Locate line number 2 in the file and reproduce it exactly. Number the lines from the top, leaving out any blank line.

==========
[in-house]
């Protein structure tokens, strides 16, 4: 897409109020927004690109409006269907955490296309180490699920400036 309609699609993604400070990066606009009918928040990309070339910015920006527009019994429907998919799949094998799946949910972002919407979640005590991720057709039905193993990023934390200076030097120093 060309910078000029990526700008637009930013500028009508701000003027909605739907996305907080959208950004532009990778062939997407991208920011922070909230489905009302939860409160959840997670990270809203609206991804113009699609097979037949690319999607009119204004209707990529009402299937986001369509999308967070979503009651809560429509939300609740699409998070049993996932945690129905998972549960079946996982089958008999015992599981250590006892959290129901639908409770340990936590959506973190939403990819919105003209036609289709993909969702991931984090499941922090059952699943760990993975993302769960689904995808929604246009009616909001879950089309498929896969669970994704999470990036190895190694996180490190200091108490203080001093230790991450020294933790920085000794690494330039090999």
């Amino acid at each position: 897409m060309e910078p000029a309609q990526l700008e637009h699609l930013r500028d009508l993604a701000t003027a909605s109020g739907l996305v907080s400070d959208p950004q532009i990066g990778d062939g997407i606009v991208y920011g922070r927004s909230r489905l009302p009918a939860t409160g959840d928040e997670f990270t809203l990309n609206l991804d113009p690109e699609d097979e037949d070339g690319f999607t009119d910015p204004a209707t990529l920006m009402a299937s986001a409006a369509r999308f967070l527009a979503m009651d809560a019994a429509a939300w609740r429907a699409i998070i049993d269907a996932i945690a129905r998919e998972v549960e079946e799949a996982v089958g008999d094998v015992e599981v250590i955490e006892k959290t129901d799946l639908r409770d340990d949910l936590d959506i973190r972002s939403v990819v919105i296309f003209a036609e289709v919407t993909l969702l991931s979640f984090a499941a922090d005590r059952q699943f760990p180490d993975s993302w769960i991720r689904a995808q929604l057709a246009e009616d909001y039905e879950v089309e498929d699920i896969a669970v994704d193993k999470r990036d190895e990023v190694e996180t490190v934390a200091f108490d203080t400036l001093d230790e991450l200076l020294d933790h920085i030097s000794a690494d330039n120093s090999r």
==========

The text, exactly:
């Protein structure tokens, strides 16, 4: 897409109020927004690109409006269907955490296309180490699920400036 309609699609993604400070990066606009009918928040990309070339910015920006527009019994429907998919799949094998799946949910972002919407979640005590991720057709039905193993990023934390200076030097120093 060309910078000029990526700008637009930013500028009508701000003027909605739907996305907080959208950004532009990778062939997407991208920011922070909230489905009302939860409160959840997670990270809203609206991804113009699609097979037949690319999607009119204004209707990529009402299937986001369509999308967070979503009651809560429509939300609740699409998070049993996932945690129905998972549960079946996982089958008999015992599981250590006892959290129901639908409770340990936590959506973190939403990819919105003209036609289709993909969702991931984090499941922090059952699943760990993975993302769960689904995808929604246009009616909001879950089309498929896969669970994704999470990036190895190694996180490190200091108490203080001093230790991450020294933790920085000794690494330039090999």